Greenwald: Cheney setting up Obama in anticipation of another terrorist attack
In an interview with Politico published on Wednesday, former vice president Dick Cheney defended the Bush administration's use of torture and warrantless surveillance and suggested that unless the Obama administration maintains these policies, it risks a new "9/11-type event" that could "involve the deaths of perhaps hundreds of thousands of people."
"This argument is setting us up for the future," asserted MSNBC's Rachel Maddow on Wednesday evening. "If there is another attack, there's a reason to keep pushing this legacy ... so that there will be a political blowback against Barack Obama, so ... the country wouldn't rally around him they way they rallied around Bush and Cheney after 9/11."
Constitutional lawyer Glenn Greenwald, who had previously written about the Cheney interview in his blog at Salon, agreed with Maddow: "That's what's so nefarious. It's setting the groundwork if there is another terrorist attack."
"Why does it help Dick Cheney politically for him to be scary?" Maddow asked.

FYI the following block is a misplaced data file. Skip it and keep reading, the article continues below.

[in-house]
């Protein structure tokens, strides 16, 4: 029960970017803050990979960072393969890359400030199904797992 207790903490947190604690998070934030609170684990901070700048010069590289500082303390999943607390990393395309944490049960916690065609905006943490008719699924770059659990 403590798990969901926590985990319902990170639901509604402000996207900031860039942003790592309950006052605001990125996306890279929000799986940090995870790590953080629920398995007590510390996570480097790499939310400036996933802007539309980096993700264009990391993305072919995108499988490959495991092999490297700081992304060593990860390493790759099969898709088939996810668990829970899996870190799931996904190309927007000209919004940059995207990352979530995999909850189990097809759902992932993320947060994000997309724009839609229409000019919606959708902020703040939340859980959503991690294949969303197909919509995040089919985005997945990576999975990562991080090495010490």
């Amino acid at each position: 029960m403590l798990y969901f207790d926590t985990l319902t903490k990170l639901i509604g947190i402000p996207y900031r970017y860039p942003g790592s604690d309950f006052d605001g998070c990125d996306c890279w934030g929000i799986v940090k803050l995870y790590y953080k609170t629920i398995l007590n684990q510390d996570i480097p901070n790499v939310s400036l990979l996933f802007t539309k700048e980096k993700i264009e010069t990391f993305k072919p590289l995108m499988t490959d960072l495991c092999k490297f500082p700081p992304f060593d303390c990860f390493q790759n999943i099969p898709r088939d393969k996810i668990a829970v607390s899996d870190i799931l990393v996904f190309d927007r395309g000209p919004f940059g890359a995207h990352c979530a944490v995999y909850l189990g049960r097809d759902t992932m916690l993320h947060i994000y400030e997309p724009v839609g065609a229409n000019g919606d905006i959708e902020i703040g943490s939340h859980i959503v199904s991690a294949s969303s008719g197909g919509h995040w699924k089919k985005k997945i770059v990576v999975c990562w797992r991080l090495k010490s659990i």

"There's really no more effective weapon for a government to keep a citizenry in submission to whatever it wants than keeping the fear level as high as possible," replied Greenwald.
Greenwald insisted, however, that it is "inane" for Cheney to argue -- and for his supporters in the media to accept -- that "there must be something to what they did, because after all they kept us safe" from a subsequent terrorist attack.
"What they're really saying," noted Greenwald, "is, 'During our administration, we allowed one catastrophic terrorist attack on US soil -- but don't worry, because we only allowed one.'"
In contrast, then-president Bill Clinton didn't use any of the Bush-Cheney methods following the first terrorist attack on the World Trade Center in 1993, and yet, stated Greenwald, "for the next eight years of the Clinton presidency -- to use the jargon -- 'he kept us safe.'"
Greenwald added that the Cheney interview does provide an answer to the question Americans were asking in their bewilderment after 9/11, "Why do they hate us?"
"The things that he's saying are things like ... 'we need to be dirty, nasty, and mean in our foreign policy,'" said Greenwald. "'We need to launch wars in order to keep people respectful.'"
"Those things don't stop terrorism," Greenwald commented. "Those are the things that fuel terrorism."
This video is from MSNBC's The Rachel Maddow Show, broadcast Feb. 4, 2009.
Download video via RawReplay.com